Buzzfeed cuts

From the Crikey grapevine, it’s the latest tips and rumours …

Job buzz. We in the Crikey bunker have been watching the cuts at BuzzFeed, both locally and internationally, with great sadness this week. As Guy Rundle noted yesterday the organisation, which employs Crikey alumni like Josh Taylor and Marni Cordell, has done some great work. While we don’t yet know all the implications for the BuzzFeed Australia newsroom (a total of 11 staff in the Sydney office will be made redundant), the activities of the American branch are a cause for concern.

First BuzzFeed management attempted to dodge paying out leave entitlements (they have relented after sustained protest). Now it would appear they are trying something even more insidious. As pointed out by rightly angry staff members, BuzzFeed in the US is hiring people on “fellowships” — essentially an intern who is paid an hourly wage, but is entitled to nothing else — and it just so happens these are across editorial areas affected by the cuts. These fellowships were previously undertaken for three or four months; they now go for a year. 

This is likely all the more galling for staff given BuzzFeed CEO Jonah Peretti also has a letter in this week’s New Yorker praising his journalists and refuting the implication the company was intending to “dump” BuzzFeed News.

Australian employment law is much stricter than its American counterpart, and this nonsense about essentially replacing full-time employees with “fellowships” would most likely be prohibited here (indeed, Crikey’s understanding is that there’s no equivalent program in Australia, nor any plan to implement one).

However, it will be worth keeping an eye on BuzzFeed Australia in the near future. Will they attempt to plug the imminent gaps with more casuals, interns or other more informal employment arrangements?

A KAK-handed intervention. So unless you’ve spent the last few days locked in your room, blocking out the world with white noise (and, look, that’s fair), you’ll know Studio 10 panelist Kerri-Anne Kennerley sparked a bit of debate this week.

KAK argued that protesters at Invasion Day rallies across the nation had done “zippo” in practical terms for Indigenous communities, and trotted out the decades old (and highly racist) trope that Indigenous communities are rife with rape and paedophilia. Yumi Stynes countered this on-air, defending the protesters and labeling KAK’s argument “racist”.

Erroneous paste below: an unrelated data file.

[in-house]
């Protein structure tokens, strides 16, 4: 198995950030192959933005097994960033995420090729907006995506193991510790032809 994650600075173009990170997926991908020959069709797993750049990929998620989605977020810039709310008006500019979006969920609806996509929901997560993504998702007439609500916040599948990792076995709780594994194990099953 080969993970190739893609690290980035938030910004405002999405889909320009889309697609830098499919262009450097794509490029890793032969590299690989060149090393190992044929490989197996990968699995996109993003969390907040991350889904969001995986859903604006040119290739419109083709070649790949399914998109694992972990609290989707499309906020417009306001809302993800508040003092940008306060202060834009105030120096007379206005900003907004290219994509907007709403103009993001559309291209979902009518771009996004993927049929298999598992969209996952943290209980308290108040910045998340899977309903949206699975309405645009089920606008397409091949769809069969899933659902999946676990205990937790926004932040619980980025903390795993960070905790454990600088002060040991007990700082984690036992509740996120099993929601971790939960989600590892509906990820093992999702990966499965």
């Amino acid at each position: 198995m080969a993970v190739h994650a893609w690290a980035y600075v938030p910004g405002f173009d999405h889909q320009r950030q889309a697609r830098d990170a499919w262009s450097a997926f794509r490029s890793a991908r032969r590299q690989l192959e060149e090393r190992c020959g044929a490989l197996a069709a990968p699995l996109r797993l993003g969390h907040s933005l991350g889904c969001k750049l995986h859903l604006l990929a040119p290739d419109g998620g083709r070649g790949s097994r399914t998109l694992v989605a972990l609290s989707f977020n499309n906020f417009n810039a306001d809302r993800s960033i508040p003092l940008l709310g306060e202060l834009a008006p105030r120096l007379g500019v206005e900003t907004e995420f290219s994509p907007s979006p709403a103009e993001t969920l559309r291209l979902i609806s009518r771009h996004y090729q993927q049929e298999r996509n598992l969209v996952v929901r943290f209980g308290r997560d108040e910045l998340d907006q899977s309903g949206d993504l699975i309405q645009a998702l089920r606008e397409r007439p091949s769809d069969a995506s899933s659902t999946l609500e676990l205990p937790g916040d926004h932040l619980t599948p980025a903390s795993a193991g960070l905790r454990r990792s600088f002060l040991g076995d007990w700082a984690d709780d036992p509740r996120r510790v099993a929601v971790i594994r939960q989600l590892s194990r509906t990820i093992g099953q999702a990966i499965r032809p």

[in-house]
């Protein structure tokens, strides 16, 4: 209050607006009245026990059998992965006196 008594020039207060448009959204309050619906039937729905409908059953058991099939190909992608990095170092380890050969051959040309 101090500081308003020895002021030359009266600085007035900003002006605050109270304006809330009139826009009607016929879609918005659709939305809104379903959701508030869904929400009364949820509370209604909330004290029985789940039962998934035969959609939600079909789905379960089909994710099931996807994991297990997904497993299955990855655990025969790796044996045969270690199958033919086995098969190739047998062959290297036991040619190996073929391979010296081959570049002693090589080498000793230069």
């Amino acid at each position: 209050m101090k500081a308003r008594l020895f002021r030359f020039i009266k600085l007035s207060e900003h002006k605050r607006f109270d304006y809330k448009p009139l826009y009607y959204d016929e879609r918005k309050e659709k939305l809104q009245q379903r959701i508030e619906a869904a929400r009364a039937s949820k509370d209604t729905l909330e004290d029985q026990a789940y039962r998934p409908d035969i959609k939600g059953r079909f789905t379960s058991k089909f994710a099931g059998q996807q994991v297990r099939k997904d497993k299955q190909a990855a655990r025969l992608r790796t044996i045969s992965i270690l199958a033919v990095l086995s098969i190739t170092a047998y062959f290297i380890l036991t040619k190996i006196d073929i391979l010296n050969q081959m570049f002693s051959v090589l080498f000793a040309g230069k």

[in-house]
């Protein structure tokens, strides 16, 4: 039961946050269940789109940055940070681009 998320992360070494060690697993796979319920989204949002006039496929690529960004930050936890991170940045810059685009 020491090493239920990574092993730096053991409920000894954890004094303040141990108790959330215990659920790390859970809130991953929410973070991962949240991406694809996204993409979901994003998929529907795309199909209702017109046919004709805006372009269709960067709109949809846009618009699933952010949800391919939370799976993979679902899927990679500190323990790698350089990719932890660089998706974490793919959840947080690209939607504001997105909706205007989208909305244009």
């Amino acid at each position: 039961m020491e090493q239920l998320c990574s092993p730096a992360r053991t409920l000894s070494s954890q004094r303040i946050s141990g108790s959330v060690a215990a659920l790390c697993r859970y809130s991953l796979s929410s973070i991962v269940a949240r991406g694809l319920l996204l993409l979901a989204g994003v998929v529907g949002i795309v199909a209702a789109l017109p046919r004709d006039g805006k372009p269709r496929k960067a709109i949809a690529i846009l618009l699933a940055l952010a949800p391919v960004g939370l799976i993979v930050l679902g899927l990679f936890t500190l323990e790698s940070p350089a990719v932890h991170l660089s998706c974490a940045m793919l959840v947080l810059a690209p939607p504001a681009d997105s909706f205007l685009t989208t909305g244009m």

Since then, KAK has faced further scrutiny with others pointing out the events were organised by Indigenous people (largely Indigenous women), and that Kennerley bizarrely undersold the number of people attending as 5000 (80,000 people are estimated to have turned up in Melbourne alone).

But it got Ms Tips wondering about Kennerley’s own work with the Indigenous communities, and it led us to a Daily Telegraph report from 1996:

OUTSPOKEN federal MP Pauline Hanson is being courted by the Nine Network’s 60 Minutes program in the hope she will be enticed out of her Queensland fish and chip shop and on to a Central Australian Aboriginal settlement …

The television coup was secured for Nine when the Midday show’s Kerri-Anne Kennerley issued an on-air challenge to Hanson to meet the targets of her political invective.

Initially Hanson baulked at the proposition, but under the steely glare of the Midday show audience, she reluctantly accepted the challenge.

Though a visit from Hanson is a somewhat dubious a gift at the best of times, it’s interesting to reflect on a time Kennerley tried to convince someone with strong views on Indigenous people to educate themselves out of lazy and inaccurate assumptions.

Atkins diet. Insiders returns this weekend, and a little Twitter storm got Ms Tips very curious about what was (or, perhaps, wasn’t) being said behind the scenes. Courier Mail editor Dennis Atkins poured out a stream of tweets about his involvement on the show, starting with criticism of the show’s perceived Sydney/Melbourne/Canberra bias.

After an hour of this, Atkins’ tune shifted slightly, tweeting “Sorry to spread what were apparently false alarmist talk about me and Insiders. I wasn’t dumped and they wanted me on the show”. He then shifted again, saying he “may not end up doing the show this year” and that he’d been given no “clear or even vague suggestion that I’ll get a go”.  

He’s since deleted the flurry of tweets, but a few responses referencing his belief he’s been dumped remain. The whole thing is rather odd and opaque, and we will be assiduously watching the make-up of Insiders panels.

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